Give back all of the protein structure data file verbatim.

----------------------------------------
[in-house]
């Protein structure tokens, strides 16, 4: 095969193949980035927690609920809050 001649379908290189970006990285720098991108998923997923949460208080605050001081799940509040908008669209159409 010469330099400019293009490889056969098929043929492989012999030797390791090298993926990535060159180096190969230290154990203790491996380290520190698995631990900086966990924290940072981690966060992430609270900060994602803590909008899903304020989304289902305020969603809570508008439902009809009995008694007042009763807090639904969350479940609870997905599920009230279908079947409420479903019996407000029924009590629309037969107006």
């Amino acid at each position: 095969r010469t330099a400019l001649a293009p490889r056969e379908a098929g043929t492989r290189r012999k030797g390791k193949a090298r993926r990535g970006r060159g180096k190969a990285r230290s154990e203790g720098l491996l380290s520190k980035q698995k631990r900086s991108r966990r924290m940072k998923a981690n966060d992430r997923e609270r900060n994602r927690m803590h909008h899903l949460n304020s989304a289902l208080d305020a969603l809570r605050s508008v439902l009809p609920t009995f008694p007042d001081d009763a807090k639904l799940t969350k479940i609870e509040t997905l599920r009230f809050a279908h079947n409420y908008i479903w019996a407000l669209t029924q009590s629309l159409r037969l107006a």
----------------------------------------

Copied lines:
[in-house]
């Protein structure tokens, strides 16, 4: 095969193949980035927690609920809050 001649379908290189970006990285720098991108998923997923949460208080605050001081799940509040908008669209159409 010469330099400019293009490889056969098929043929492989012999030797390791090298993926990535060159180096190969230290154990203790491996380290520190698995631990900086966990924290940072981690966060992430609270900060994602803590909008899903304020989304289902305020969603809570508008439902009809009995008694007042009763807090639904969350479940609870997905599920009230279908079947409420479903019996407000029924009590629309037969107006």
């Amino acid at each position: 095969r010469t330099a400019l001649a293009p490889r056969e379908a098929g043929t492989r290189r012999k030797g390791k193949a090298r993926r990535g970006r060159g180096k190969a990285r230290s154990e203790g720098l491996l380290s520190k980035q698995k631990r900086s991108r966990r924290m940072k998923a981690n966060d992430r997923e609270r900060n994602r927690m803590h909008h899903l949460n304020s989304a289902l208080d305020a969603l809570r605050s508008v439902l009809p609920t009995f008694p007042d001081d009763a807090k639904l799940t969350k479940i609870e509040t997905l599920r009230f809050a279908h079947n409420y908008i479903w019996a407000l669209t029924q009590s629309l159409r037969l107006a």